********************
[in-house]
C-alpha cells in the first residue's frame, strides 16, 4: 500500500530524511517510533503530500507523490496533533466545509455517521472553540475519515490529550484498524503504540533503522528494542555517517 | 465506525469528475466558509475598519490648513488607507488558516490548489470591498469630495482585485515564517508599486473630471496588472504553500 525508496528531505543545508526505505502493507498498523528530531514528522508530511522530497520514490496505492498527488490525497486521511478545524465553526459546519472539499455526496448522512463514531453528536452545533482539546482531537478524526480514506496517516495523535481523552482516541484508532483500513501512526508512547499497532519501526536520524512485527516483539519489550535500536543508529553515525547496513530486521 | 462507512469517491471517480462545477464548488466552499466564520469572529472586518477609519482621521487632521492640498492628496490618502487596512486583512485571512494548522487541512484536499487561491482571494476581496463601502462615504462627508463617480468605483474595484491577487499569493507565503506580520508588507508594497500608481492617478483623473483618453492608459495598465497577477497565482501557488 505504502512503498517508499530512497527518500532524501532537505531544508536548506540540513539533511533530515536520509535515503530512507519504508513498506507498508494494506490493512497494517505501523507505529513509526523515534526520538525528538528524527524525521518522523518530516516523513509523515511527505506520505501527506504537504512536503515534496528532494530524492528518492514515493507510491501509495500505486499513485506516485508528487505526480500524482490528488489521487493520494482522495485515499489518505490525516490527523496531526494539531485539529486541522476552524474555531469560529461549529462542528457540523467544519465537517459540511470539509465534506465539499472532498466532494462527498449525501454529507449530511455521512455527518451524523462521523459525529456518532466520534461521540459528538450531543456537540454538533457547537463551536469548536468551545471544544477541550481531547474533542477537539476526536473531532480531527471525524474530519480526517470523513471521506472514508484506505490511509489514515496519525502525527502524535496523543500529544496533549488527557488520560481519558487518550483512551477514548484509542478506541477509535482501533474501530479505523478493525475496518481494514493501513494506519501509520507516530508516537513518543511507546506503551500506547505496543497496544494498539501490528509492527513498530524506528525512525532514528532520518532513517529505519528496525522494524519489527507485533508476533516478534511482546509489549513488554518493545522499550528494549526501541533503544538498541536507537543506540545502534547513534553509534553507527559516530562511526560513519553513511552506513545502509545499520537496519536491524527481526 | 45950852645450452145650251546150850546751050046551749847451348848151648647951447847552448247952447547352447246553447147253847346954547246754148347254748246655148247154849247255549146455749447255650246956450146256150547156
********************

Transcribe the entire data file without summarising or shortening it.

[in-house]
C-alpha cells in the first residue's frame, strides 16, 4: 500500500530524511517510533503530500507523490496533533466545509455517521472553540475519515490529550484498524503504540533503522528494542555517517 | 465506525469528475466558509475598519490648513488607507488558516490548489470591498469630495482585485515564517508599486473630471496588472504553500 525508496528531505543545508526505505502493507498498523528530531514528522508530511522530497520514490496505492498527488490525497486521511478545524465553526459546519472539499455526496448522512463514531453528536452545533482539546482531537478524526480514506496517516495523535481523552482516541484508532483500513501512526508512547499497532519501526536520524512485527516483539519489550535500536543508529553515525547496513530486521 | 462507512469517491471517480462545477464548488466552499466564520469572529472586518477609519482621521487632521492640498492628496490618502487596512486583512485571512494548522487541512484536499487561491482571494476581496463601502462615504462627508463617480468605483474595484491577487499569493507565503506580520508588507508594497500608481492617478483623473483618453492608459495598465497577477497565482501557488 505504502512503498517508499530512497527518500532524501532537505531544508536548506540540513539533511533530515536520509535515503530512507519504508513498506507498508494494506490493512497494517505501523507505529513509526523515534526520538525528538528524527524525521518522523518530516516523513509523515511527505506520505501527506504537504512536503515534496528532494530524492528518492514515493507510491501509495500505486499513485506516485508528487505526480500524482490528488489521487493520494482522495485515499489518505490525516490527523496531526494539531485539529486541522476552524474555531469560529461549529462542528457540523467544519465537517459540511470539509465534506465539499472532498466532494462527498449525501454529507449530511455521512455527518451524523462521523459525529456518532466520534461521540459528538450531543456537540454538533457547537463551536469548536468551545471544544477541550481531547474533542477537539476526536473531532480531527471525524474530519480526517470523513471521506472514508484506505490511509489514515496519525502525527502524535496523543500529544496533549488527557488520560481519558487518550483512551477514548484509542478506541477509535482501533474501530479505523478493525475496518481494514493501513494506519501509520507516530508516537513518543511507546506503551500506547505496543497496544494498539501490528509492527513498530524506528525512525532514528532520518532513517529505519528496525522494524519489527507485533508476533516478534511482546509489549513488554518493545522499550528494549526501541533503544538498541536507537543506540545502534547513534553509534553507527559516530562511526560513519553513511552506513545502509545499520537496519536491524527481526 | 45950852645450452145650251546150850546751050046551749847451348848151648647951447847552448247952447547352447246553447147253847346954547246754148347254748246655148247154849247255549146455749447255650246956450146256150547156